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Nile Kinnick is the Toughest Heisman Winner Signature

Bill Wagner - Babe Waxpak by Bill Wagner, "Babe Waxpak"
August 3, 2005

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Dear Babe: I am trying to find a Nile Kinnick signature. I have been searching endlessly to find his signature for a private collection. If there's any 8x10 signed photos, that would be even better, but I am certainly satisfied with a signature considering the rarity of the autograph. I am willing to pay top dollar to get an autographed card, signature (perhaps a copy of his war papers), etc. to frame with his picture.
John Neuman, San Diego

Top dollar is exactly what it will take to corral a rare Kinnick signature. Good luck. Kinnick is far and away the toughest signature to find among Heisman winners. Even Syracuse's Ernie Davis, who died of leukemia in May 1963 just 18 months after winning the award, is much easier to find, said Mike Breeden, a Tuff Stuff columnist and autograph expert. "The few sigs I've ever heard of were on either team items, in an autograph book or (on) a scrap of paper," Breeden said.

That jibes with what I've seen over the years. I had a reader with a Kinnick sig on a piece of paper signed in 1939 and another who had a ball signed by the college all-stars who played the NFL champion Green Bay Packers in 1940. That was Kinnick's last competitive game.

Kinnick was a star at Iowa in 1939 when he became Iowa's first and, so far, only Heisman winner. He also won the Walter Camp and Maxwell awards that year as the top collegiate football player. The Associated Press voted him the top male athlete for the year over the likes of Joe Louis and Joe DiMaggio.

Back then, turning pro wasn't the slam-dunk decision it is today for top players. Kinnick passed on pro football, opting for law school. He immediately enlisted in the Navy after Pearl Harbor. A fighter pilot, he died on a training mission when his plane's engine malfunctioned over the Caribbean Sea off the coast of Venezuela. He apparently decided it would endanger others to try and land his plane on the carrier, so he made an emergency landing in the water. It first appeared Kinnick was OK, but when rescuers arrived the plane and Kinnick were gone. His body was never recovered.

Kinnick signatures are few and far between and don't come up that often in major auctions. You'll probably have to register with a major auction house such as Lelands.com, MastroNet.com or SportsCardsPlus.com, hoping to see a Kinnick signature show up.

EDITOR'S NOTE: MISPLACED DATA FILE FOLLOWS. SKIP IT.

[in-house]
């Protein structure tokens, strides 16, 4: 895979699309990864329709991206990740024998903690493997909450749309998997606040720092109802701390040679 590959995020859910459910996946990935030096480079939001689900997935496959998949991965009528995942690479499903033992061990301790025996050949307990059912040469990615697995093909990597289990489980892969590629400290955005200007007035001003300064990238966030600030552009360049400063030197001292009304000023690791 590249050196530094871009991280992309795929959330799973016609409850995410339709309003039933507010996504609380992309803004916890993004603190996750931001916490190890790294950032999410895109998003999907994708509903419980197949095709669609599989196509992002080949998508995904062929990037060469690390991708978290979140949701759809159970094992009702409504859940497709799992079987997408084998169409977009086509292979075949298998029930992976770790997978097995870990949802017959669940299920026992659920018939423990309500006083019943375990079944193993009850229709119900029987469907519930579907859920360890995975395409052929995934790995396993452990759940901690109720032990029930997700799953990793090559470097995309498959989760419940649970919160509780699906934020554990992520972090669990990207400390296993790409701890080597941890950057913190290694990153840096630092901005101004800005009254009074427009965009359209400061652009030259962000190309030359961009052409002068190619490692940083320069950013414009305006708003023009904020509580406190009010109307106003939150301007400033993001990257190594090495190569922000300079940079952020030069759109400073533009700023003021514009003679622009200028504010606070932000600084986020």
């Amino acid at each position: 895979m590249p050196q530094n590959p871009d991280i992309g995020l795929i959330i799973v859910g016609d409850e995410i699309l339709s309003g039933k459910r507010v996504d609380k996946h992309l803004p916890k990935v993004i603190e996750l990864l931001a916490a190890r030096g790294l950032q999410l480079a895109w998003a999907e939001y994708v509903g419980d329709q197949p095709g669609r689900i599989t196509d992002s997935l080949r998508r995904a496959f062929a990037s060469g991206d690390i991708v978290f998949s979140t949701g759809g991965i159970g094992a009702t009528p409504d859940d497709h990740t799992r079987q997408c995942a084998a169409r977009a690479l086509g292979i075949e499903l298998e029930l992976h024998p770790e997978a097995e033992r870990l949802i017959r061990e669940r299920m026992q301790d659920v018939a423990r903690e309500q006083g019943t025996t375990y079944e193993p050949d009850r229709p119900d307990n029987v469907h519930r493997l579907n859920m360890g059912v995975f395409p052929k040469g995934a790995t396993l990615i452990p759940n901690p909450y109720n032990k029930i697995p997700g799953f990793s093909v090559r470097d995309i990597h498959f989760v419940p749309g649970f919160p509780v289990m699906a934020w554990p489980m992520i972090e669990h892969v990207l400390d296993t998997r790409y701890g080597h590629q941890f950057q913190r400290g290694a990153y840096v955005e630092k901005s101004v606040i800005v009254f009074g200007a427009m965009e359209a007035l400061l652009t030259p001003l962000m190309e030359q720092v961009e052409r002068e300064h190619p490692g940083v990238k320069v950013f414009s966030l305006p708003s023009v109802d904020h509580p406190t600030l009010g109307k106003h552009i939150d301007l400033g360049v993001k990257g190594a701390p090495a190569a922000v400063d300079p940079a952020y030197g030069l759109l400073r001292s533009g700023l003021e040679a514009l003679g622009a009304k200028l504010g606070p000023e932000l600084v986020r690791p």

"There's no telling what one would go for these days. It just depends on how many serious collectors are looking for one at any given time," Breeden said.

Dear Babe: I have a Senior Skins Game visor with two pins that is signed by Jack Nicklaus, Peter Jacobsen, Lee Trevino, Chi Chi Rodriguez and one other person whose name is unreadable.
Tony Morales, Long Beach

"I suppose you could present it as a fully signed visor from the event, since they typically have four guys playing in that format," Breeden said. He valued the visor at $50-$100. The plus is having all four golfers. The minuses are that extra signature and the condition of the signatures. Based on the image you enclosed, none looked very bold and Nicklaus, the most important one, is off to one side.

Dear Babe: We have the front page of The Sonoma Index Tribune from Thursday, July 18, 1963. The front page has a picture of Joe DiMaggio in uniform with a bat. He signed his name over the picture. The caption under the picture says that DiMaggio would be in Sonoma the next night to participate in ceremonies for a Babe Ruth League tournament.
Reta Weller, Cottonwood, Calif.

"I'd think it's a $150-$200 item," said Mike Breeden, a Tuff Stuff columnist and autograph expert. "Newspaper and like items typically don't hold up that well over time, so it's something that needs to be stored correctly...It's a 42-year-old DiMag signature, and there aren't many of those around." The best advice is to leave it intact (don't trim out the signed photo), frame it and hang it in a cool, dry spot out of direct light.

About the author
Bill Wagner is a veteran journalist with 37 years in the newspaper business as well as being a former Army combat correspondent in Vietnam. He developed the Babe Waxpak sports card column in the 1980s and took over authorship in 1993, expanding into sports memorabilia and autographs as well as answering questions on cards.

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